Undisputed champion

In professional boxing, the undisputed champion of a weight class is usually a boxer who is recognized as the world champion at that class by each boxing organization,[1][2] However, there are no officially declared necessary conditions needed to become an undisputed champion, as the major boxing organizations refer to all boxers holding at least two world titles in their respective division as "unified champions".[3][4][5]

History[]

Prior to the 1960s, most champions were "undisputed",[6] although the term was rarely used (it does not appear in one 1970 Boxing Dictionary).[7] Early boxing champions at various weight divisions were established by acclamation between 1880 and 1920. Once a consensus champion had been awarded the title, the championship could usually be taken only by beating the reigning holder, establishing a lineal championship.

The New York State Athletic Commission (NYSAC) recognized champions from its foundation in 1920.[8] The National Boxing Association (NBA) was founded by other U.S. state bodies in 1921, and began recognising champions in 1927.[8] Until the 1960s, both usually recognised the same lineal champion.[6] However, disputes could arise if the champion retired or moved to a different weight class. Occasionally, the International Boxing Union (renamed the European Boxing Union in 1946) recognised a different champion. The disputes were usually short-lived as a lucrative fight would be organised between the rival champions. The longest split was ten years, of the middleweight title, between Mickey Walker's move up to heavyweight in 1931 and NBA champion Tony Zale's defeat of NYSAC contender Georgie Abrams in 1941.[9] An early use of "undisputed" appears in a New York Times preview of the 1941 fight.[10]

The growing popularity of boxing outside of the USA led to creation of various boxing organizations, each strengthening their influence (most notably BBBofC) and having their own champion. This resulted in a growing number of boxers claiming to be legitimate champions. The disruption in boxing was solved after the World War II when the World Championship Committee (WCC) was created with NBA as its unanimous authority. The committee, however, was disbanded in 1955 when NBA, along with its new members (which included the Orient, Mexican and South American federations and boxing commissions of the Philippines and Thailand) left WCC citing lack of control over the organisation. The NBA's voting scheme guaranteed one vote for each state commission as well as one vote for each foreign country.[11][12] On August 23, 1962, the NBA officially became the World Boxing Association and moved their headquarters to Panama City, Panama.

A year later NYSAC along with European Boxing Union and BBBofC supported creation of the World Boxing Council. WBC was officially established on February 14, 1963, in Mexico City, Mexico by 11 countries (the United States, Puerto Rico, Argentina, United Kingdom, France, Mexico, Philippines, Panama, Chile, Peru, Venezuela and Brazil) that were invited by the President of Mexico Adolfo López Mateos to form an international organization to unify all commissions of the world to control the expansion of boxing.[13] The reason for the move were concerns about WBA's alleged lack of desire to support professional boxing outside of the USA.[14]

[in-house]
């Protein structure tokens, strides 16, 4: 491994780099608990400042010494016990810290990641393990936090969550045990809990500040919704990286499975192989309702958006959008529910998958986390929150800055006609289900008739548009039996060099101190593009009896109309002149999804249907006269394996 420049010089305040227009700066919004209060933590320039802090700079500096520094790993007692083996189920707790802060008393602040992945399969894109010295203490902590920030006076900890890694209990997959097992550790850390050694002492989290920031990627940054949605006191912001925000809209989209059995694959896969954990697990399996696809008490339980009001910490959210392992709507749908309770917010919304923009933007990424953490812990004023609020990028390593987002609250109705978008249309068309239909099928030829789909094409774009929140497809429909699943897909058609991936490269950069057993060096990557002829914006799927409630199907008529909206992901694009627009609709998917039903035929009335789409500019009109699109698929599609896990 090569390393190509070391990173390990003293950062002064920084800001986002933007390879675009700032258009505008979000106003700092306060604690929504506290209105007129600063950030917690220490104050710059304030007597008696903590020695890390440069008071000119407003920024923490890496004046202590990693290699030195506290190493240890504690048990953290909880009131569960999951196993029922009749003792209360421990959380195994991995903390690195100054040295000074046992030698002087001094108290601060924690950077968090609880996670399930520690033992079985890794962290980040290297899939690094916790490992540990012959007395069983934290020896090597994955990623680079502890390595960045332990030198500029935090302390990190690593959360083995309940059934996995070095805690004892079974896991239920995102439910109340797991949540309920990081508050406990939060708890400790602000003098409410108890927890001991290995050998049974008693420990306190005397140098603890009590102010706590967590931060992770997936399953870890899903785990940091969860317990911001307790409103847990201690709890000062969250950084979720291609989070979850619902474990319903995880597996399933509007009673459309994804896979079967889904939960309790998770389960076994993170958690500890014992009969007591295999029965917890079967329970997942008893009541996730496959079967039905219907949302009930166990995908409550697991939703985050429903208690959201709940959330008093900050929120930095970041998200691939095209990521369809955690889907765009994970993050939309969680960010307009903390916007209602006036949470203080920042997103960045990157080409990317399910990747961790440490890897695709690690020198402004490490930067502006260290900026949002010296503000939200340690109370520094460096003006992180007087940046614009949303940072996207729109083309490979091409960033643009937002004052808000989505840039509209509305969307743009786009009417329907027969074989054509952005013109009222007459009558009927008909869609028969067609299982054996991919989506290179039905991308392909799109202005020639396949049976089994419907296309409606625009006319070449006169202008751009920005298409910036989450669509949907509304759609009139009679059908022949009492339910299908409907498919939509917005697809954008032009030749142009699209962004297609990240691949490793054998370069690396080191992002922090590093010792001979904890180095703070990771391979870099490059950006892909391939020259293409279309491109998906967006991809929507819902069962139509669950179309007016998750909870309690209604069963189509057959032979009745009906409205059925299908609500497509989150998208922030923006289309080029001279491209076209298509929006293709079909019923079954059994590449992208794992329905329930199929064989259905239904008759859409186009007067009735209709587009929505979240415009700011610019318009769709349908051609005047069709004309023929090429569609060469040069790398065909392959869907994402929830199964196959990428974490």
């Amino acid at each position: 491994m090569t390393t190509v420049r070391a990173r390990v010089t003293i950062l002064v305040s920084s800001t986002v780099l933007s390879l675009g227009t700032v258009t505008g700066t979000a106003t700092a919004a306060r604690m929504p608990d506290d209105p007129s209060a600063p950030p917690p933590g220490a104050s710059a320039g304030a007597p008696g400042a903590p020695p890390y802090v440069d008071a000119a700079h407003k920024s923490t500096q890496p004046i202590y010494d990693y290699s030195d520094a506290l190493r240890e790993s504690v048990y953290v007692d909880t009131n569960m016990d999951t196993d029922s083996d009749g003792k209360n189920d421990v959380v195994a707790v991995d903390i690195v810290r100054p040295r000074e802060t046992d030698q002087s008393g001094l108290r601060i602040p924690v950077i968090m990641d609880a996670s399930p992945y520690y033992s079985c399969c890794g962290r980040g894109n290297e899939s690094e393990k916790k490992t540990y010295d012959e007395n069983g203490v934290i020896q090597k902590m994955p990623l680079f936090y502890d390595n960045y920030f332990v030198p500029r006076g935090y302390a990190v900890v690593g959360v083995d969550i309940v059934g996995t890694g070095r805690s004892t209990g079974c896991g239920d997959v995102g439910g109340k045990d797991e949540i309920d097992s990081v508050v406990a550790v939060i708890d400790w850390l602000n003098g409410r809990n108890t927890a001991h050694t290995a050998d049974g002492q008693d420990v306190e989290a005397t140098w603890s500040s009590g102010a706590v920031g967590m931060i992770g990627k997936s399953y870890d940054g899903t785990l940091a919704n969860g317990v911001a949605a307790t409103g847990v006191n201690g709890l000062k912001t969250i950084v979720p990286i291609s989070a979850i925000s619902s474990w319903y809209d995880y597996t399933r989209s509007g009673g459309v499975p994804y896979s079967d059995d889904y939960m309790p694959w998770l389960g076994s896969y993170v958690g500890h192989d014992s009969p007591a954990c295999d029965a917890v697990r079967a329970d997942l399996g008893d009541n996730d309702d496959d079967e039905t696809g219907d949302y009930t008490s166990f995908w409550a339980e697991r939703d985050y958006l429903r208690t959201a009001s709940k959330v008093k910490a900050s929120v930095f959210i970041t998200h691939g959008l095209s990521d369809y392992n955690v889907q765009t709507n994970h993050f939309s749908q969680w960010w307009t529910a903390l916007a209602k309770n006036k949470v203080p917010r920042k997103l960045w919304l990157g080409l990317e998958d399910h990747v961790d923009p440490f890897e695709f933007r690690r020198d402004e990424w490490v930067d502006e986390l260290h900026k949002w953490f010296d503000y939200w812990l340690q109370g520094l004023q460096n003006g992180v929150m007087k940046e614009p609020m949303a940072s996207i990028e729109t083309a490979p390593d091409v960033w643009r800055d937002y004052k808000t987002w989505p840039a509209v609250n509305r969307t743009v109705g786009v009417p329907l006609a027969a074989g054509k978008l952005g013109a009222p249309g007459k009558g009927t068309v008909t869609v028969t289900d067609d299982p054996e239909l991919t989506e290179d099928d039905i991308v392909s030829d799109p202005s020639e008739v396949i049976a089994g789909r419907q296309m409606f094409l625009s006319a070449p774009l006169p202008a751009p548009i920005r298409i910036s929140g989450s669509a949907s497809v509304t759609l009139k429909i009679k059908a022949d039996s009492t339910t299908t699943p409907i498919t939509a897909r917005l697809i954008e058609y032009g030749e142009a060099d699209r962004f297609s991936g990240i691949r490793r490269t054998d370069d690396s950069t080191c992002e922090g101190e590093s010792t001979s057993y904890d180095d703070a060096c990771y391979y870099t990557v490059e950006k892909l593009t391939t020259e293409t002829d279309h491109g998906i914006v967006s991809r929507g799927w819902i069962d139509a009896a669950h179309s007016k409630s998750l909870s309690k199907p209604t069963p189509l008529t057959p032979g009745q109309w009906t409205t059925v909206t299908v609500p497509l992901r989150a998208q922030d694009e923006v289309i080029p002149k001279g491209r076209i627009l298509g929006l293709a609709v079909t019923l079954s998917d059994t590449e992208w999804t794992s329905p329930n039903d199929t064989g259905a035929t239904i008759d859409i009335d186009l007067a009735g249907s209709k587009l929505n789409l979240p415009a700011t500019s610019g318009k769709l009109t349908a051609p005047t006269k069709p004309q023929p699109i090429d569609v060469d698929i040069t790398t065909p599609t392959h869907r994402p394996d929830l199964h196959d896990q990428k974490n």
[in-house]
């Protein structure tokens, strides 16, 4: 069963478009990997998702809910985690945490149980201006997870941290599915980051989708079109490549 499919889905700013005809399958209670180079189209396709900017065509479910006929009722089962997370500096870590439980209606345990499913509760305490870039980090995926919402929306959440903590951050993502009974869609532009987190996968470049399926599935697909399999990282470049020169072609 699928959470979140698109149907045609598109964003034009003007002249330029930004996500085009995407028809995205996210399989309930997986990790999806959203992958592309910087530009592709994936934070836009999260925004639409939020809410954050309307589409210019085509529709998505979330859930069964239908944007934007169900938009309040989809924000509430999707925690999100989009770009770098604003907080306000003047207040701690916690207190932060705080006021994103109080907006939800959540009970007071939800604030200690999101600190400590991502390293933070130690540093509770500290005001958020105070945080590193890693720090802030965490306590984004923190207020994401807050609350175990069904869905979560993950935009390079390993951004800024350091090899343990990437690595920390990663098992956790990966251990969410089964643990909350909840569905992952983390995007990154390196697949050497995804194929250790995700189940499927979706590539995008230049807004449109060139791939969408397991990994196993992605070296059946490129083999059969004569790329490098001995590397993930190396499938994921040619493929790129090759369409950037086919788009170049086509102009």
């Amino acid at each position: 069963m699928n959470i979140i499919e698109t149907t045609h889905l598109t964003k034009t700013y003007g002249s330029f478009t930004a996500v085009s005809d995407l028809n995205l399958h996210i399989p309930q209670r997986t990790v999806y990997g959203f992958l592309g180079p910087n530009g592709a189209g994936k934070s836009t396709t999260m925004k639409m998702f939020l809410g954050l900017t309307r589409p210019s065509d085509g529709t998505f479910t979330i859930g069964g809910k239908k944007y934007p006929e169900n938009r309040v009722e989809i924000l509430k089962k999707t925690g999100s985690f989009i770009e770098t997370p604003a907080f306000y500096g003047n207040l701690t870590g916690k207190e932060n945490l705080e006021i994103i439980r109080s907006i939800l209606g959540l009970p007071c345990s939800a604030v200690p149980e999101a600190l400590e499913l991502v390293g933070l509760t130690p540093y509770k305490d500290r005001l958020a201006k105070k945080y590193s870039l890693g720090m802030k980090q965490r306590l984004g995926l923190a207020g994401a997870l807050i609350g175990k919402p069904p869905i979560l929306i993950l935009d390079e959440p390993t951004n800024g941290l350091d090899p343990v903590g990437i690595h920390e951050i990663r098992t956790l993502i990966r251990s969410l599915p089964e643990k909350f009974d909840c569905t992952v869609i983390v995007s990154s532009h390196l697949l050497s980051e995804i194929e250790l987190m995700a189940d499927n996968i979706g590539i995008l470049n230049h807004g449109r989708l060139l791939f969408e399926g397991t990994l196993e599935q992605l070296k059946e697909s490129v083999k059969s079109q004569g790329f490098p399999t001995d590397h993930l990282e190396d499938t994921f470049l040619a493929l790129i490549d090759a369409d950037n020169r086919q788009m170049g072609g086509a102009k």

In April 1983, members of United States Boxing Association along with Robert W. Lee (a former WBA vice-president) voted to expand the organisation and form the USBA-International. The organization later changed the name to International Boxing Federation.[15] The inaugural IBF Heavyweight Champion was Larry Holmes, who relinquished the WBC title to accept IBF's recognition, thus helping the newly formed organization to establish its legitimacy.[16] The fragmentation of titles was thus increased. After some negotiations, the heavyweight title was unified in a series of co-ordinated bouts in 1985–87, with Mike Tyson emerging as the first undisputed champion (WBC, WBA & IBF) since Leon Spinks in 1978.[17] The title was split again in 1992 when Riddick Bowe forfeited the WBC title.

Another major sanctioning body, the World Boxing Organisation, was established in 1988 in San Juan, Puerto Rico by a group of local businessmen. At the beginnings, when most of the challengers for WBA, WBC and IBF titles were Americans, WBO had a wider variety of countries, mainly European, represented in title bouts. Before the Klitschko Era, United Kingdom tied USA for most wins in WBO Heavyweight title fights with 8.[18] By 2001, the WBA was giving the same recognition to WBO champions as to WBA, WBC and IBF champions.[19] In 2004, the WBC began naming WBO champions on its ranking listings.[20] The IBF did not recognise the WBO in May 2006,[21] but was doing so by February 2007.[22] Conversely, the WBO explicitly recognises the other three sanctioning bodies.[23]

Some sources consider the WBO title necessary for an undisputed champion.[24][25][26][27] Others continue to consider it sufficient to hold the WBA, WBC, and IBF titles.[28][29][30] Other bodies such as the IBO, IBU, and World Boxing Foundation are disregarded.